A quick jog from the summit of Piton del Teide brings the summit of the satellite cone called Pico Viejo into view (top of image). In the saddle between the main cones, there are a number of viscous domes and thick lava flows such as the one seen here.

Pico Viejo last erupted in 1798, when the lava flows that we see here were erupted on the south-western flank. Off to the top right of the image, we can see the summit of Piton del Teide.

Many of the lava flows from Piton del Teide are very viscous, so that the flanks of the volcano are very steep. When a fresh lava flow is moving down these steep slopes, it is quite common for parts of the flow to break off, and roll down hill. As this lava moves, it picks up additional material in a similar manner to a snowball moving downslope. This onion-skin structure can be seen if the lava balls break open after they come to rest on more gentle slopes.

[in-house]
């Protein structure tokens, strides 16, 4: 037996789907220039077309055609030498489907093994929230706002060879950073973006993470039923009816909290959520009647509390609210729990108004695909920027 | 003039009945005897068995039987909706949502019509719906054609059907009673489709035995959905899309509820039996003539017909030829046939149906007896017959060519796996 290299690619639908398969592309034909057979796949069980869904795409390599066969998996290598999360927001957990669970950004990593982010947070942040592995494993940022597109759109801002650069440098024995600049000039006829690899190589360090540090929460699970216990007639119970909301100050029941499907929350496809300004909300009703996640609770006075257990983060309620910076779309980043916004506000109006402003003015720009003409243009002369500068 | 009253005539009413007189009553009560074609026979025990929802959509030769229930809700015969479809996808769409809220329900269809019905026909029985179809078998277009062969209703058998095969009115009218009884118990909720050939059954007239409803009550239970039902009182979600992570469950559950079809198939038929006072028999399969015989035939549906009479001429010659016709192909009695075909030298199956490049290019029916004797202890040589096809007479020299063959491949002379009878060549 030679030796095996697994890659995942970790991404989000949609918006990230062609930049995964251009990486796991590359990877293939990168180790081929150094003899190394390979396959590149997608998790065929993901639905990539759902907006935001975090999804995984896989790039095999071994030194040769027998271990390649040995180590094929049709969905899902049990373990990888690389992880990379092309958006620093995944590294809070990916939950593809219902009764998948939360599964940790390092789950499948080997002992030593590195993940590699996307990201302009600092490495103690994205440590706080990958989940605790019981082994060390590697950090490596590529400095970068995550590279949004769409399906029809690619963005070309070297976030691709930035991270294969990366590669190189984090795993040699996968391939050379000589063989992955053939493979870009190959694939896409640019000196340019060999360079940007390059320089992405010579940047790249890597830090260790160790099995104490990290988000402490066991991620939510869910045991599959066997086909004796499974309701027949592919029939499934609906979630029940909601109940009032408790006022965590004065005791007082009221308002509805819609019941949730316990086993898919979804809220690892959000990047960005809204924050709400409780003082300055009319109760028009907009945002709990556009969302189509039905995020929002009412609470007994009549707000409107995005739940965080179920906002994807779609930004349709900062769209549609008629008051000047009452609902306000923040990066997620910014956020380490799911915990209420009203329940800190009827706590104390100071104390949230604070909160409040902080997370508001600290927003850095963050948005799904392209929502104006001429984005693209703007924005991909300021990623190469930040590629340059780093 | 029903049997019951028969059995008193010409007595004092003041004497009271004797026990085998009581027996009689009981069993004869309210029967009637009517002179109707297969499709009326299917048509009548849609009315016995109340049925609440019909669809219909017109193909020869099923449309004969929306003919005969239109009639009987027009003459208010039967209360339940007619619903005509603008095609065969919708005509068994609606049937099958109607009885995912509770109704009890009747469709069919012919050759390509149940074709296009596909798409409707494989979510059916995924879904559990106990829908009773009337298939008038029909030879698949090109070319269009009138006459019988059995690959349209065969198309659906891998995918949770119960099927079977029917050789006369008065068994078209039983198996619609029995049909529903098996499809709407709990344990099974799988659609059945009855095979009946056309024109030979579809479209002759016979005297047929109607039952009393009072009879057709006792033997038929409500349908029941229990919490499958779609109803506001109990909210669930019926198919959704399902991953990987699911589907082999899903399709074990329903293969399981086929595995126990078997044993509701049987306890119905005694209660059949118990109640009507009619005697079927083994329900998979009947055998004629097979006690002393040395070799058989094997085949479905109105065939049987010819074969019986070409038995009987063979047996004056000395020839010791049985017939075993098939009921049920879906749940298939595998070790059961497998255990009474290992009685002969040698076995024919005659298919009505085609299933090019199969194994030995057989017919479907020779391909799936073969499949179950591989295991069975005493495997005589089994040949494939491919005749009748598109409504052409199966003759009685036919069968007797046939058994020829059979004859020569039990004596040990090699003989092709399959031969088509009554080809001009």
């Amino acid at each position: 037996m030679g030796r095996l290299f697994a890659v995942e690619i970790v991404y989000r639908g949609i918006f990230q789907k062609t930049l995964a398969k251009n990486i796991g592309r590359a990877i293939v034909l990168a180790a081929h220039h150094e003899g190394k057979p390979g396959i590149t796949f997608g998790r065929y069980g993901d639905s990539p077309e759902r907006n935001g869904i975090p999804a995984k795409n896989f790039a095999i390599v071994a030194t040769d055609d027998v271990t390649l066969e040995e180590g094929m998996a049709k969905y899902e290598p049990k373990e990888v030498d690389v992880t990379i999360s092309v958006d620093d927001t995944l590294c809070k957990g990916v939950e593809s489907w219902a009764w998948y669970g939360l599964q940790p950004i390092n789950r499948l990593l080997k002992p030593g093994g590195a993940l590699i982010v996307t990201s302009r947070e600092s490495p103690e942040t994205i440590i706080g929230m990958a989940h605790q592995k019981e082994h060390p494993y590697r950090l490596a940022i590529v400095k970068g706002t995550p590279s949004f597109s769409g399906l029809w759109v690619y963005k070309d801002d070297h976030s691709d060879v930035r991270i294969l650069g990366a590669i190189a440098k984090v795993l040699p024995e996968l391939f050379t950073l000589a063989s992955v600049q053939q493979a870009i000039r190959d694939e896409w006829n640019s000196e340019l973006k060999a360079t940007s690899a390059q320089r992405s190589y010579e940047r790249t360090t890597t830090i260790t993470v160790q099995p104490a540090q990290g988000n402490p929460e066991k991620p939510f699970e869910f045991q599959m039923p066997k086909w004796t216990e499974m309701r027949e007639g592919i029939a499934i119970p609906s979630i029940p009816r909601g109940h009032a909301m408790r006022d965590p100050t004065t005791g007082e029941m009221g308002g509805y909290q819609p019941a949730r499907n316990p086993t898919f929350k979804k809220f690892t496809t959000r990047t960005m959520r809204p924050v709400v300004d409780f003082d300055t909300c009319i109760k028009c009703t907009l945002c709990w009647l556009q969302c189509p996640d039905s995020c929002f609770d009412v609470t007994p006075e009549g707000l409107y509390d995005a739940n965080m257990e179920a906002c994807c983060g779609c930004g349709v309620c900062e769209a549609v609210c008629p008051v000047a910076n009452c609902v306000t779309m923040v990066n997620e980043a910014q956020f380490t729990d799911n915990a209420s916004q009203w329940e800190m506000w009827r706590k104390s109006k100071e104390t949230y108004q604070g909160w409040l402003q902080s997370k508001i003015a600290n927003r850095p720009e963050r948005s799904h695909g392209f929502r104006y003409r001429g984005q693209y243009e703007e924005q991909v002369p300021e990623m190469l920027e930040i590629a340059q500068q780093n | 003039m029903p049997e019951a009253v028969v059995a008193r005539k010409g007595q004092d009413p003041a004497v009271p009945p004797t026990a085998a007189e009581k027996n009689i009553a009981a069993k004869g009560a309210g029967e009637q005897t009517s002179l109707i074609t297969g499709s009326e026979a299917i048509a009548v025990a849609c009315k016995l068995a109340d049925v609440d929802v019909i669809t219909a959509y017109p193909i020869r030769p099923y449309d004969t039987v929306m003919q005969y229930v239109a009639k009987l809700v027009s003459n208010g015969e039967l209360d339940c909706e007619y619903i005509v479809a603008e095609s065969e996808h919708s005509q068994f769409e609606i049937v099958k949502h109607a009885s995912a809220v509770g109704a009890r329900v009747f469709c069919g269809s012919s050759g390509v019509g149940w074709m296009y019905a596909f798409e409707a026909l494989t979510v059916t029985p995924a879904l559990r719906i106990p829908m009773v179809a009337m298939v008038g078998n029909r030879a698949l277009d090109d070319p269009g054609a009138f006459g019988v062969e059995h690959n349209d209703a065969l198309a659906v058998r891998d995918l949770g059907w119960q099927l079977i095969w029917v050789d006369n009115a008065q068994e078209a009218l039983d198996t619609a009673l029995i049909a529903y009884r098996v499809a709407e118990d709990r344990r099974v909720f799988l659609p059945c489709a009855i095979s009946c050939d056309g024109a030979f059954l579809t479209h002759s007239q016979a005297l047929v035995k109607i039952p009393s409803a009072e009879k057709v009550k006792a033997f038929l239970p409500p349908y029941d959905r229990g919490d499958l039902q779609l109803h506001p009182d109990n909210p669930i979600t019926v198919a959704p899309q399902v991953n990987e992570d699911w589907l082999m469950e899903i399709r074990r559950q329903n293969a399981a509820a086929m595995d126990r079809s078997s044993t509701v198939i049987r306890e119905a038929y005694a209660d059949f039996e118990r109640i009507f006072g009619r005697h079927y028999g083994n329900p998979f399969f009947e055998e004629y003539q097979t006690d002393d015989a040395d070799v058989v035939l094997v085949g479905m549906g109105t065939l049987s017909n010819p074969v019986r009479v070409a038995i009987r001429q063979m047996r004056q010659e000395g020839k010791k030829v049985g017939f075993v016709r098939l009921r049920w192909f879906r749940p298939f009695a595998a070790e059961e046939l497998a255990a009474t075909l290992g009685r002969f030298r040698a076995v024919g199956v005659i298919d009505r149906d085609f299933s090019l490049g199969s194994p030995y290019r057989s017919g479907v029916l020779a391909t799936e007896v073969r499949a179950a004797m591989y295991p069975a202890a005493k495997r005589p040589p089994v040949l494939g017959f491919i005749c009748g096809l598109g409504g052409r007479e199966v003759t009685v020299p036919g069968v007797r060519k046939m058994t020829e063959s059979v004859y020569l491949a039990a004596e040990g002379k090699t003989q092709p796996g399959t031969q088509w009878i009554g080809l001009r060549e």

Very large explosive eruptions have been a feature of the prehistoric activity of Piton del Teide. At numerous road cuts around the volcano, one finds thick pumice layers (white in this image) interbedded with more locally-derived dark basaltic ash.

The most recent eruption outside the caldera took place in 1704, when this cinder cone was formed. A large basalt flow was also produced, and many interesting structures are associated with this flow, including a very large lava channel.

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